Ethical Ambiguity in Science

Science and Engineering Ethics 22 (4):989-1005 (2016)
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Abstract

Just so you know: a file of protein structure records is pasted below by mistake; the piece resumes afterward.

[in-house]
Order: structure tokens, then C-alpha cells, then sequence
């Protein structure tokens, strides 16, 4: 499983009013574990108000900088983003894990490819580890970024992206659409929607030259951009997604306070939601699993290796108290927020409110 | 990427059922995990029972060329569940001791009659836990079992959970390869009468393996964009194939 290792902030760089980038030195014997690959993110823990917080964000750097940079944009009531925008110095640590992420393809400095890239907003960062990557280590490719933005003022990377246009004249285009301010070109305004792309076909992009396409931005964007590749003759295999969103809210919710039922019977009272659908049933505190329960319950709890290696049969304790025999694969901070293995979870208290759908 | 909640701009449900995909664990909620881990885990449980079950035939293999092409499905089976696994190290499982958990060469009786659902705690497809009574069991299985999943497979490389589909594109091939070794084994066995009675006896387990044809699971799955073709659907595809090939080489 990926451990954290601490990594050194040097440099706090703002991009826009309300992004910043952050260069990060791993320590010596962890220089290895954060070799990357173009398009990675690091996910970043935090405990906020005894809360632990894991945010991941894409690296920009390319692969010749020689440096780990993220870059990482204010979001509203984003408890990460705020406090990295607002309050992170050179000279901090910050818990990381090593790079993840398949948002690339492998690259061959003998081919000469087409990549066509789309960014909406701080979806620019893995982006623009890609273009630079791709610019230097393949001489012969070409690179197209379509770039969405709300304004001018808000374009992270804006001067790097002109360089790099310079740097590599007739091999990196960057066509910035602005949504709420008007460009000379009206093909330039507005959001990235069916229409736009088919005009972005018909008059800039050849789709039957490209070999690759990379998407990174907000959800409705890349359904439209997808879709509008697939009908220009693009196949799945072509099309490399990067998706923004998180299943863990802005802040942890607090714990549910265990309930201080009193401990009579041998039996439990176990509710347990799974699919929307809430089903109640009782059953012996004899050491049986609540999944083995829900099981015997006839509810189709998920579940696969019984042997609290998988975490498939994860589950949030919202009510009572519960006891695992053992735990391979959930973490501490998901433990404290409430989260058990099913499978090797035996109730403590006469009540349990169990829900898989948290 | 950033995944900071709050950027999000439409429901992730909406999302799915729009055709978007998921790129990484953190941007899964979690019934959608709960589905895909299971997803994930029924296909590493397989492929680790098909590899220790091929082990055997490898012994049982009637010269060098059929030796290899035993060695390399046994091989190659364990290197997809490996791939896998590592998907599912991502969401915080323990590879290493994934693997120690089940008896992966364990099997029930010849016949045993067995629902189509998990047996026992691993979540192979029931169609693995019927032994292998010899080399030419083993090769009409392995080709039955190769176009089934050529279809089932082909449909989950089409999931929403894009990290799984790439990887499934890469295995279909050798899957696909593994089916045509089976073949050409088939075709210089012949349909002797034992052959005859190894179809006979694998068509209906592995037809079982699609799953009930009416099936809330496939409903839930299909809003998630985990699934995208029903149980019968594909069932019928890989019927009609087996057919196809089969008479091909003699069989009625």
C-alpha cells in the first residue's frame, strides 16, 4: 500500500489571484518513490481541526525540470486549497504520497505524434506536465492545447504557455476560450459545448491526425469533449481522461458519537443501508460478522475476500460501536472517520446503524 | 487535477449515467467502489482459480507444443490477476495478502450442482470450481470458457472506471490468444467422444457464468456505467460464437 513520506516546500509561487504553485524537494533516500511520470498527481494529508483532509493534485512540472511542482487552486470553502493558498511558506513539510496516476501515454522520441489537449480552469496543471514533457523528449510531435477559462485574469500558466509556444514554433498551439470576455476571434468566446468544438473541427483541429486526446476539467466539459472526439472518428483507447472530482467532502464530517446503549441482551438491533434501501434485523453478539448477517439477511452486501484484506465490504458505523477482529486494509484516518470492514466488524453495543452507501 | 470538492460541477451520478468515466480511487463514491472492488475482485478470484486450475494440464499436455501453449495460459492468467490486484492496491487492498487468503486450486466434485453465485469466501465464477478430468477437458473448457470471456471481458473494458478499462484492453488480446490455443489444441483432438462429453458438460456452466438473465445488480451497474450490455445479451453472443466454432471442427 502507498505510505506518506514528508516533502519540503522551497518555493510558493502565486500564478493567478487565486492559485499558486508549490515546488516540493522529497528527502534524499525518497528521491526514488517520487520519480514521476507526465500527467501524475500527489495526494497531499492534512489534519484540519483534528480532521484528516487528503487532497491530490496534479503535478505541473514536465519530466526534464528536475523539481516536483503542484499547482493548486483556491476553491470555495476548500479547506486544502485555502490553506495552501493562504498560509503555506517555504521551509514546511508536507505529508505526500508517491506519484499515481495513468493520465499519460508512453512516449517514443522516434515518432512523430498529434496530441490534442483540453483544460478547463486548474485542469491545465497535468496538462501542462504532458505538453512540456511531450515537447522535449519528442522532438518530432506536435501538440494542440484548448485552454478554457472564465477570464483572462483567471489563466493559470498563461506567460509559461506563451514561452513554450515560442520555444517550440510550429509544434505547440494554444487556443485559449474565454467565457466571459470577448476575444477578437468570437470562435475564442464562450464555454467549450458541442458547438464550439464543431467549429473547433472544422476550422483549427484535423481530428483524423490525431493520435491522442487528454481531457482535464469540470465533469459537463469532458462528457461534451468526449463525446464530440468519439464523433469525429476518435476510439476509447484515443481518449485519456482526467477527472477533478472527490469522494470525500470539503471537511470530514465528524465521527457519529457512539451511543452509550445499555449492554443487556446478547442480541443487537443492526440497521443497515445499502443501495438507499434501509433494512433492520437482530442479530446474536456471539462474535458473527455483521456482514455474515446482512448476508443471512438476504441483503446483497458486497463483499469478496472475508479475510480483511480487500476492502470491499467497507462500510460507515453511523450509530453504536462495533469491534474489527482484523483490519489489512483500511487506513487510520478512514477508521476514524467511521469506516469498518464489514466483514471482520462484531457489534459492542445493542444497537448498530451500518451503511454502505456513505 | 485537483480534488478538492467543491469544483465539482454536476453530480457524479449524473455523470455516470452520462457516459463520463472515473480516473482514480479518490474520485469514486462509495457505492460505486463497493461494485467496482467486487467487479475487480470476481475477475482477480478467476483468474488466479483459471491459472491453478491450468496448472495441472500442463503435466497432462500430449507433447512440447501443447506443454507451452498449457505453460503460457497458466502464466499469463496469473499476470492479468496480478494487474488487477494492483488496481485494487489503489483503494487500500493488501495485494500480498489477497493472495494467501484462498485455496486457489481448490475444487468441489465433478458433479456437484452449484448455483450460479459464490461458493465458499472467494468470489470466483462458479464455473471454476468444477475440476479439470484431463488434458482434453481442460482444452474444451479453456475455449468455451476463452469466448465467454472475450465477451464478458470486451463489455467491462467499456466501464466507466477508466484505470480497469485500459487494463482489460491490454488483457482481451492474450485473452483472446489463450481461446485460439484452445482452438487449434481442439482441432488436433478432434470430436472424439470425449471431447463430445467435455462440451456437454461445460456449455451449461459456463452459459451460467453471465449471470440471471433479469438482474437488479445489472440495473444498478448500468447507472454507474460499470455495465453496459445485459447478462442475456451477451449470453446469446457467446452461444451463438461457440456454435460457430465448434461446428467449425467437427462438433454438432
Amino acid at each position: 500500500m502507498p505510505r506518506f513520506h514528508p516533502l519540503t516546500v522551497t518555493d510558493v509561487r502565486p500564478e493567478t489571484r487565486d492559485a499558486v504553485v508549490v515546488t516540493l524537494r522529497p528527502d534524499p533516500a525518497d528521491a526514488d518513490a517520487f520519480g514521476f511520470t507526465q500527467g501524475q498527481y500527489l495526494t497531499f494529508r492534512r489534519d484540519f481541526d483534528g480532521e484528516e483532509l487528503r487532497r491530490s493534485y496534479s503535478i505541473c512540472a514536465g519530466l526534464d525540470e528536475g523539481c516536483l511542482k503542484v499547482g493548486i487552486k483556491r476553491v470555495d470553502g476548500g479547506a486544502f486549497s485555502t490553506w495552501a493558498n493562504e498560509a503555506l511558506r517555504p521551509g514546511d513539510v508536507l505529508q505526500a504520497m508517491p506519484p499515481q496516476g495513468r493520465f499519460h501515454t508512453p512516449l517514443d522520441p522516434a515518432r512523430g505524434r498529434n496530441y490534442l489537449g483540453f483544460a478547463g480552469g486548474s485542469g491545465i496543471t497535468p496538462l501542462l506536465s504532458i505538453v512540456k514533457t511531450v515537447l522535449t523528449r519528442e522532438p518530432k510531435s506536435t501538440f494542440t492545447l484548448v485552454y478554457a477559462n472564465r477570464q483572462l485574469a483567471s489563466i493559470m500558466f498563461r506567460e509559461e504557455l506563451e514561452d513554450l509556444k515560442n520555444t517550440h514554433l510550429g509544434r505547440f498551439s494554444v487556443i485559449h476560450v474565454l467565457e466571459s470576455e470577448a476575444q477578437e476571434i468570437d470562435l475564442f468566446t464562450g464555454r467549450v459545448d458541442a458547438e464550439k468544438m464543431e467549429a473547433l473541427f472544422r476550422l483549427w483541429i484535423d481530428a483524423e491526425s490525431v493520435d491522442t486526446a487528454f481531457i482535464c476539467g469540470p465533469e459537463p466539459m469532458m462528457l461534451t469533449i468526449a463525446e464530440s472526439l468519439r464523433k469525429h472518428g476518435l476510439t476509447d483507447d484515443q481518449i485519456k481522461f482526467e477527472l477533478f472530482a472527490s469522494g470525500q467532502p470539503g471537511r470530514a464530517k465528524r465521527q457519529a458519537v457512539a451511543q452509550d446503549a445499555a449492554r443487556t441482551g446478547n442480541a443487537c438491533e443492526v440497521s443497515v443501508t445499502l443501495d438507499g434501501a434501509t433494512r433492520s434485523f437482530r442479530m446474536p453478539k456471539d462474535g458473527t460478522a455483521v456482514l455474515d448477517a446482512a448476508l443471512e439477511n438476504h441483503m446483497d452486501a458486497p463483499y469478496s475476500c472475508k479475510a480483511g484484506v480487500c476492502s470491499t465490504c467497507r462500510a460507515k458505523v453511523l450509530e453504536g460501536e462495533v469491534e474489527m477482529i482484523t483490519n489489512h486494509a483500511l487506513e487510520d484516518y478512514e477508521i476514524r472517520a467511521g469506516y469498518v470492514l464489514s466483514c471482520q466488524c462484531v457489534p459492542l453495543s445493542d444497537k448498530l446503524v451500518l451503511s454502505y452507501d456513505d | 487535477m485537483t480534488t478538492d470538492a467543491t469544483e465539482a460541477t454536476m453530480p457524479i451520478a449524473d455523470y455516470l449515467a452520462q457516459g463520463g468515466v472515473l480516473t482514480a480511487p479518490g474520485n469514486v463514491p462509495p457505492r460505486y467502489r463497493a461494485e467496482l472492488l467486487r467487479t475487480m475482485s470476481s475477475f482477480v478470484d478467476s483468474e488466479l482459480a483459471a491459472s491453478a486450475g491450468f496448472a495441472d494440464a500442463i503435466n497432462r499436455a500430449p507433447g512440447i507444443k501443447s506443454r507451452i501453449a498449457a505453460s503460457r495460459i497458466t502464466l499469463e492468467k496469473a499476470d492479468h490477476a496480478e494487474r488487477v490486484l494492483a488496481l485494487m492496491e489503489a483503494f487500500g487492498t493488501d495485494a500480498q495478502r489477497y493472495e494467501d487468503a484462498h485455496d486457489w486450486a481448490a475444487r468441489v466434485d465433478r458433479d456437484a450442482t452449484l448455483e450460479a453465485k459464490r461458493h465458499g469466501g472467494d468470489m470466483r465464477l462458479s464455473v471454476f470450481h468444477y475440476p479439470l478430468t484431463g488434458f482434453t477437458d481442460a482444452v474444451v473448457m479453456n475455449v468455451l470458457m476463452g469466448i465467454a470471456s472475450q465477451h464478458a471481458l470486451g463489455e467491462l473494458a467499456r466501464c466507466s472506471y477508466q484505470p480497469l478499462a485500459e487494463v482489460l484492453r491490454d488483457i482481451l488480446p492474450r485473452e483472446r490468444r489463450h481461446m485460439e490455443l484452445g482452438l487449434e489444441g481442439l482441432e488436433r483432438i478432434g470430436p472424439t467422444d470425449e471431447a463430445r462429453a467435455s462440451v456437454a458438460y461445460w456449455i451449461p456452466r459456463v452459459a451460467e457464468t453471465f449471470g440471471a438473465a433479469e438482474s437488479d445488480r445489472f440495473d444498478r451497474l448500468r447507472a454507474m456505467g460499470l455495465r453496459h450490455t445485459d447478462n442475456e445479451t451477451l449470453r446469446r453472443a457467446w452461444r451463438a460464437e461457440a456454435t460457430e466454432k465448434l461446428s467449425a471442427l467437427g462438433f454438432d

Drawing on 171 in-depth interviews with physicists at universities in the United States and the UK, this study examines the narratives of 48 physicists to explain the concept of ethical ambiguity: the border where legitimate and illegitimate conduct is blurred. Researchers generally assume that scientists agree on what constitutes both egregious and more routine forms of misconduct in science. The results of this study show that scientists perceive many scenarios as ethically gray, rather than black and white. Three orientations to ethical ambiguity are considered—altruism, inconsequential outcomes, and preserving the status quo—that allow possibly questionable behavior to persist unchallenged. Each discursive strategy is rationalized as promoting the collective interest of science rather than addressing what is ethically correct or incorrect. The results of this study suggest that ethics training in science should focus not only on fabrication, falsification, and plagiarism and more routine forms of misconduct, but also on strategies for resolving ethically ambiguous scenarios where appropriate action may not be clear.

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